Thinking Skills

The rationale of thinking skills is to make explicit the components of thinking, allowing children to control and extend these skills to go beyond the specific present information to generalize to other situations, academic and real life.

Because humans use many different symbolic systems to capture and communicate experience, we all have different styles (verbal, pictures, images, actions or “doing” etc) of acquiring and manipulating information in the mind. Knowing this allows the learner to gain a self-control and mastery over learning. The proactive learner is one who can use his or her knowledge of their own learning style to select the learning experience in the way that suits their particular combination of strengths and weaknesses.

In contrast to this meta-cognitive state, the normal state of early learning is a bombardment of the senses by stimuli of which little sense can be made. It is not gathered systematically or labelled efficiently and it becomes difficult to consider more than one thing at a time. But usually mother is there to help categorise the world and pick out patterns of meaning so that young children are not victims of overwhelming information.

Schools can’t always continue this development of the higher order reasoning skills of hypothesizing, inferring, deduction, induction and insight, despite the National Curriculum directives of promoting observing, describing, investigating, comparing, classifying, discriminating, analyzing, evaluating and seeing things from multiple perspectives. The lower level memorizing, translating and calculating skills of the 3 R’s are too necessary for examination results.

As well, these Key stage 1 and 2 skills are usually taught as part of a subject, consequently some children can’t consciously reconstruct the routes to a solution and thereby transfer the thinking skill from one situation to another. The value of a stand alone thinking skill programme is that the separate concepts of comparison, systematic search, hypothesizing, modeling, making analogies, generalization and so on are taught explicitly so that the child has a problem solving repertoire available for new learning and the development of creativity.

Schools that have introduced thinking skills programmers have generally found their pass rates in National Examinations to be improved as well as a higher level of grades achieved.

For children with uneven learning, such as sequencing, spatial or verbal weaknesses, these thinking skills help to bridge the gaps in their cognition.

There are some dozens of thinking skills programmes, most based on the original Instrumental Enrichment Programme developed by Professor Raven Feuerstein out of his experience in integrating oriental Jewish children into the European type education system of the new Israel after the Second World War. This was a spectacular success and many countries still use it. There is an Instrumental Enrichment center in London, but this programme is complex and needs specialist teaching. A U.K. developed programme based on the I.E. programme is “The Somerset Thinking Skills Programe, published by Blagg and Ballinger, in Taunton, Somerset. For under 7 years olds the “Top Ten Thinking Tactics”, published by Questions, is similar. Other Popularized ones are Edward de Bono’s various lateral thinking strategies and the CORT programme.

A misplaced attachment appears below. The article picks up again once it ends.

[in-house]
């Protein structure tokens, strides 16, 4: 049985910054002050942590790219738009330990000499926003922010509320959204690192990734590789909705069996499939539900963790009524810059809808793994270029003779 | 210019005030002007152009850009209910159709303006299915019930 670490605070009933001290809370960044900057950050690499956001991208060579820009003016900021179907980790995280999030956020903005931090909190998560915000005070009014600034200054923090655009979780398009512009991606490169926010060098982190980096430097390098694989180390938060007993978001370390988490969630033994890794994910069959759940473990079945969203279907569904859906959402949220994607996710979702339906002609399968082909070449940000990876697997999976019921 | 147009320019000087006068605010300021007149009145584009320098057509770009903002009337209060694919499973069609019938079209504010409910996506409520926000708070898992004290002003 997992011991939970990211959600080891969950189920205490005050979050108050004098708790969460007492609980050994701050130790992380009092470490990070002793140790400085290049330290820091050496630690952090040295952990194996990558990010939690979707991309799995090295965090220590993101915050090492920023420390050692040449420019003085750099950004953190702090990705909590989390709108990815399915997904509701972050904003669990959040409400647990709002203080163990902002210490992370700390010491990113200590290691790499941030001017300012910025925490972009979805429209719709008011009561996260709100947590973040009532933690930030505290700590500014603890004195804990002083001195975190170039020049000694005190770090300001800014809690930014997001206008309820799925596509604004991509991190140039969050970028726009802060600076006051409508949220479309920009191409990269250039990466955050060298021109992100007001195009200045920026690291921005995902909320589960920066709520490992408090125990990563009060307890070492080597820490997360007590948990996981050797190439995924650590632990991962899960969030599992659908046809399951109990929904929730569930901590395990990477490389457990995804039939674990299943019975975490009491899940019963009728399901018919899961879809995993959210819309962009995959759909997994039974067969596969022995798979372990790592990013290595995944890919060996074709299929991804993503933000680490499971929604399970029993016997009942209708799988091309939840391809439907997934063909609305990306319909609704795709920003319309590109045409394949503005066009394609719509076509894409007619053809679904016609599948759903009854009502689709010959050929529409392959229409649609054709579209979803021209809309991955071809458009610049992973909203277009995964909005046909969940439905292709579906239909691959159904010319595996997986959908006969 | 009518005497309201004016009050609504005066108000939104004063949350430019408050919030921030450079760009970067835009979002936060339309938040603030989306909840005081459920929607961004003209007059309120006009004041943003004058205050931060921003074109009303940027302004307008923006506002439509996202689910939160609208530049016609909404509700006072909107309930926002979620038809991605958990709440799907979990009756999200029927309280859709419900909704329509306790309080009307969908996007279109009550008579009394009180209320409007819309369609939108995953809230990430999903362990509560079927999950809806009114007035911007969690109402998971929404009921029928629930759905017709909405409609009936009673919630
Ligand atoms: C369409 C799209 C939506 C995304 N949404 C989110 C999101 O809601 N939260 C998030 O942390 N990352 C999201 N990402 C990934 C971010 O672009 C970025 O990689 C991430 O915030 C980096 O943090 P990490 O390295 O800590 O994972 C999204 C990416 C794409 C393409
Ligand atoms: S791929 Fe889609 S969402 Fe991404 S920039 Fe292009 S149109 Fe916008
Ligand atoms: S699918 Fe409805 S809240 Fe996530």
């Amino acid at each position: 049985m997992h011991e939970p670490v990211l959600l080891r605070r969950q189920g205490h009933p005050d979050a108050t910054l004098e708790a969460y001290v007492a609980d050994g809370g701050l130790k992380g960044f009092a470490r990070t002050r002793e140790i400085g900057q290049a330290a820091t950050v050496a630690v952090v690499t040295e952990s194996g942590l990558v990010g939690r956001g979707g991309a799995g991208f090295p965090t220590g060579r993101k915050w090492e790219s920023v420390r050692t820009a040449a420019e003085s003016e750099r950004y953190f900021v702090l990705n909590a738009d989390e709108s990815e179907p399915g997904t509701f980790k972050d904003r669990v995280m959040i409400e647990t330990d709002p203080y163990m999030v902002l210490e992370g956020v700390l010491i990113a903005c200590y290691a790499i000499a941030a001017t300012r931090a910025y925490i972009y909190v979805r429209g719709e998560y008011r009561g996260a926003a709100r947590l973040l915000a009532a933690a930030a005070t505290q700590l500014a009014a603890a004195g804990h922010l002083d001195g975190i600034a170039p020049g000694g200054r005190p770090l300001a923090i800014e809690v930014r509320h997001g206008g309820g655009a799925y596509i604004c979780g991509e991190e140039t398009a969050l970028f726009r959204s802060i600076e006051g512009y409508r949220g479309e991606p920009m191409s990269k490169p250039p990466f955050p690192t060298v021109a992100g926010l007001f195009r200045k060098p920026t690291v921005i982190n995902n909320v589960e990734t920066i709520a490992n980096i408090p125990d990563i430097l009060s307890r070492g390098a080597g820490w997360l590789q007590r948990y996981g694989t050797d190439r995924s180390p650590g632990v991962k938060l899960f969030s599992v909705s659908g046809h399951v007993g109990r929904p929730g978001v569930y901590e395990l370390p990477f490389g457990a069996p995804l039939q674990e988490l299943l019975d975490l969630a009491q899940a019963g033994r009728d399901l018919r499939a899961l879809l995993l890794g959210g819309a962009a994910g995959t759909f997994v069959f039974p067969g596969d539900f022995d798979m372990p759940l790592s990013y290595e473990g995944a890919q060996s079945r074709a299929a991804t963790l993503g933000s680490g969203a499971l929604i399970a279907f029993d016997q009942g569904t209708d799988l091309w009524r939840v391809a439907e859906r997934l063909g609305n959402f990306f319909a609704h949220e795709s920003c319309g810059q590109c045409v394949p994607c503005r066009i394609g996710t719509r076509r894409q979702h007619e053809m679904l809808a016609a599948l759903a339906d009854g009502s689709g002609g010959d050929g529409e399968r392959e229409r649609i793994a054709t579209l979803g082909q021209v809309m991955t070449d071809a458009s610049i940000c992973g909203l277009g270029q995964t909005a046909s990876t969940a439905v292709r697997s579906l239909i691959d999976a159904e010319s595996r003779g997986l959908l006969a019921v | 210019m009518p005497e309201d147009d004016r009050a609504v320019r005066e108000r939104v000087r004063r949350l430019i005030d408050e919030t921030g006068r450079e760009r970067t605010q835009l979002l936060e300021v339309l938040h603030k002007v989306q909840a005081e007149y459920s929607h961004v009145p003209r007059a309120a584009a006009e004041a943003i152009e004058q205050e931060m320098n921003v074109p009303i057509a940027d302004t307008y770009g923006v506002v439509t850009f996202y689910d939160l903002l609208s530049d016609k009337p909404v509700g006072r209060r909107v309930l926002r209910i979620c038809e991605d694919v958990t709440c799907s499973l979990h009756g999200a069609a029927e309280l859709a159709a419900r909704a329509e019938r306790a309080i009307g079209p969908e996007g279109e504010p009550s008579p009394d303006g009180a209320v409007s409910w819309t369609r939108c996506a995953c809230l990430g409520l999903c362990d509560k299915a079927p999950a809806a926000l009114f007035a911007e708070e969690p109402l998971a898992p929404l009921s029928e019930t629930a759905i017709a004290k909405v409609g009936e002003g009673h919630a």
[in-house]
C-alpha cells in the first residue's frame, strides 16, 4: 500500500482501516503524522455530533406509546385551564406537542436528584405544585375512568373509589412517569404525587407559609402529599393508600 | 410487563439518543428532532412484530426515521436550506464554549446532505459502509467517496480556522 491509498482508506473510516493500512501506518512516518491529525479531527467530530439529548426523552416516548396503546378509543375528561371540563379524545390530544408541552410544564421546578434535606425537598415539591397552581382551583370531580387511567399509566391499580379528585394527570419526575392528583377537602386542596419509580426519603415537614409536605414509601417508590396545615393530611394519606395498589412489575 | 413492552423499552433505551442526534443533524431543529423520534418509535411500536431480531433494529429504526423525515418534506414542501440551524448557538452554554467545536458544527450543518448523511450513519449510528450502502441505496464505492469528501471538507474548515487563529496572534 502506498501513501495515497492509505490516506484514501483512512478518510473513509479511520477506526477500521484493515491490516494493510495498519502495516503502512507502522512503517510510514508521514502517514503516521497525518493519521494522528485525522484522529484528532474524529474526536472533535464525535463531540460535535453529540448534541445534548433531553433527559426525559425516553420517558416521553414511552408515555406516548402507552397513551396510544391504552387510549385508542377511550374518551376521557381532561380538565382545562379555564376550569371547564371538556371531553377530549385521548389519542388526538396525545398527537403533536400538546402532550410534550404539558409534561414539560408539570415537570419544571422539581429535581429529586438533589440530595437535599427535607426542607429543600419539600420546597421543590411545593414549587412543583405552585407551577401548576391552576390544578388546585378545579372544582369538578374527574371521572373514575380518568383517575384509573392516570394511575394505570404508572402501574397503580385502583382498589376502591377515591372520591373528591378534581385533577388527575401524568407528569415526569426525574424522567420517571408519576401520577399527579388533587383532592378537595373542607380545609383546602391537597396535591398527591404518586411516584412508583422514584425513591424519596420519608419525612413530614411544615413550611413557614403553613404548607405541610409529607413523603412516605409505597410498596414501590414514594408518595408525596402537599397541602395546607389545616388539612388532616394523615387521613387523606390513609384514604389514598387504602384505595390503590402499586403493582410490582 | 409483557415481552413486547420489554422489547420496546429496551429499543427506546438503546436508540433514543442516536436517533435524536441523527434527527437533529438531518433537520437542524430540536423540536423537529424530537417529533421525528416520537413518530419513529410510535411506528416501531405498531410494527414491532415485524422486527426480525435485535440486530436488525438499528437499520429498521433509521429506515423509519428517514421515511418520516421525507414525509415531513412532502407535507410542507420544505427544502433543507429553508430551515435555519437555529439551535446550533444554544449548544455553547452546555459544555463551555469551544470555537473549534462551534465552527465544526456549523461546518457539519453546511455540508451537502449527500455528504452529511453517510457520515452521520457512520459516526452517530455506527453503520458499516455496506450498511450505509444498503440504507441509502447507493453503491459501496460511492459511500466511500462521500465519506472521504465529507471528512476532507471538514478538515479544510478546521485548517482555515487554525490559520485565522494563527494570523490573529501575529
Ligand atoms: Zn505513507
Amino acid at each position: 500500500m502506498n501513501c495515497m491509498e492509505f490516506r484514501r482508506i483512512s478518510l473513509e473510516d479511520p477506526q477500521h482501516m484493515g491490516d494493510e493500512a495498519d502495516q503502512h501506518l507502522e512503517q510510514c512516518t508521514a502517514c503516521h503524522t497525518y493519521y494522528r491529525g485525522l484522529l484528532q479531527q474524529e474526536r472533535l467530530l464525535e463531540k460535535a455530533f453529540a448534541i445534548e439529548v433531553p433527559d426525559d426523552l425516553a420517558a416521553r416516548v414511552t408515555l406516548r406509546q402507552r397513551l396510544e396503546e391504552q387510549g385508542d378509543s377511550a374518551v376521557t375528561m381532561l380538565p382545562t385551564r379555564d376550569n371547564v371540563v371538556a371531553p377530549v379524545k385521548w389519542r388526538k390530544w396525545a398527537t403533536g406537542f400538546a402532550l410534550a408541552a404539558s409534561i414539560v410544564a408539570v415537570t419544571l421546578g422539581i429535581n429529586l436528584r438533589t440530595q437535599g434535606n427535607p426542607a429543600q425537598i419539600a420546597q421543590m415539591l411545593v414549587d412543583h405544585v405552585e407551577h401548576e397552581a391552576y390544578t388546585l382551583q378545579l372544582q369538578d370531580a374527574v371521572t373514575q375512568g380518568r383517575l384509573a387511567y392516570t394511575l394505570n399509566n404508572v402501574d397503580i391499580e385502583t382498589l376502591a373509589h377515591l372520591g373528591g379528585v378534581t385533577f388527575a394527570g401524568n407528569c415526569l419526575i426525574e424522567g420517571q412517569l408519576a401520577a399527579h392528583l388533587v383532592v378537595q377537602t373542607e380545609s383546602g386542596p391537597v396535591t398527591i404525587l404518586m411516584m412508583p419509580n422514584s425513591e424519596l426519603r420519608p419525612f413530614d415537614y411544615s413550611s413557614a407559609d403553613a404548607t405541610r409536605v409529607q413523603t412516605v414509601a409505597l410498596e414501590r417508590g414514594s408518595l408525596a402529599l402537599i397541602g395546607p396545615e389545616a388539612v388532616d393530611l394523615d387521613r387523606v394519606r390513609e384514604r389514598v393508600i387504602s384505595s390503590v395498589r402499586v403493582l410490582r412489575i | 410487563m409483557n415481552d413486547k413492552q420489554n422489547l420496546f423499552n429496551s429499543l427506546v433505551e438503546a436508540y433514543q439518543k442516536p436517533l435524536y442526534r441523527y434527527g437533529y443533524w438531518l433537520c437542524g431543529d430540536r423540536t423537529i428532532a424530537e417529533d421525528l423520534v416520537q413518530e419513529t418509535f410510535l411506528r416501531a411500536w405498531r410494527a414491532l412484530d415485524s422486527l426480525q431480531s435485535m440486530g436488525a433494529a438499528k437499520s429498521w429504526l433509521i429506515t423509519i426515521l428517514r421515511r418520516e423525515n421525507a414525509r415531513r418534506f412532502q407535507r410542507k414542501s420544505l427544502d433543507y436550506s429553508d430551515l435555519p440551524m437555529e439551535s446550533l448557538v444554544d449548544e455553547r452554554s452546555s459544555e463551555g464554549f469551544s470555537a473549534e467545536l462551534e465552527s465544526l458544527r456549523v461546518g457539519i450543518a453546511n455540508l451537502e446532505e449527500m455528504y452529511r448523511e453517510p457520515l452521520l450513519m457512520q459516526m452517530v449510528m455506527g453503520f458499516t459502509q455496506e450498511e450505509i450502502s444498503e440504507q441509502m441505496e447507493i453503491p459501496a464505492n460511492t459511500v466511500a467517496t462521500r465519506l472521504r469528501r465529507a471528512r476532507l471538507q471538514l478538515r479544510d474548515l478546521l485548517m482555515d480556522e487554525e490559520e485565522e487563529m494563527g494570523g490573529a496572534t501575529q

Children with specific learning difficulties are likely to benefit tremendously from thinking skills. Dyslexics are often visual thinkers, not the sequential, logical thinkers that plan written expression and examination techniques competently. Dyspraxics, usually are lacking the visuo/spatial and common sense skills that make them popular on the sports field, the playground, or in the music, art or Information Technology room. Both can benefit from the spread of skills in The SSTS or Questions programme, taking what they need and continuing practice on others.


For teachers

“Teaching Thinking Skills across the primary Curriculum; a practical approach for all activities” edited by Belle Wallace, A NACE/Fulton publication (2001) (for the whole class, although an individual programme could be adapted from it)


For parents

” Teaching your child Thinking skills” by Edward de Bono (penguin)


The Somerset Thinking Skills Course

a set of 7 volumes; Foundations for problem-solving, Analyzing And Synthesizing, Comparative Thinking, Positions in Space and Time, Understanding Analogies, Patterns In Space and Time, Organising and Memorising (and also a later vocational module) (01823 336204)


“Top Ten Thinking Tactics”

Questions publishing, (0121 212 0959). This also comes with a teaching plan of points to draw out. For these younger children (4-7 yrs) the primary thinking skills project is also excellent. These are a set of storybooks (“Brill the Brave” and “Riddle of the Whirlwind”) that are designed to stimulate, excite, puzzle and provoke the thinking skills of young children. Each set comes with embedded questions for the teacher – such as; Is a house the same thing as a home? Can a thing exist if no one has seen it? And so on. Can be used at both group and individual level.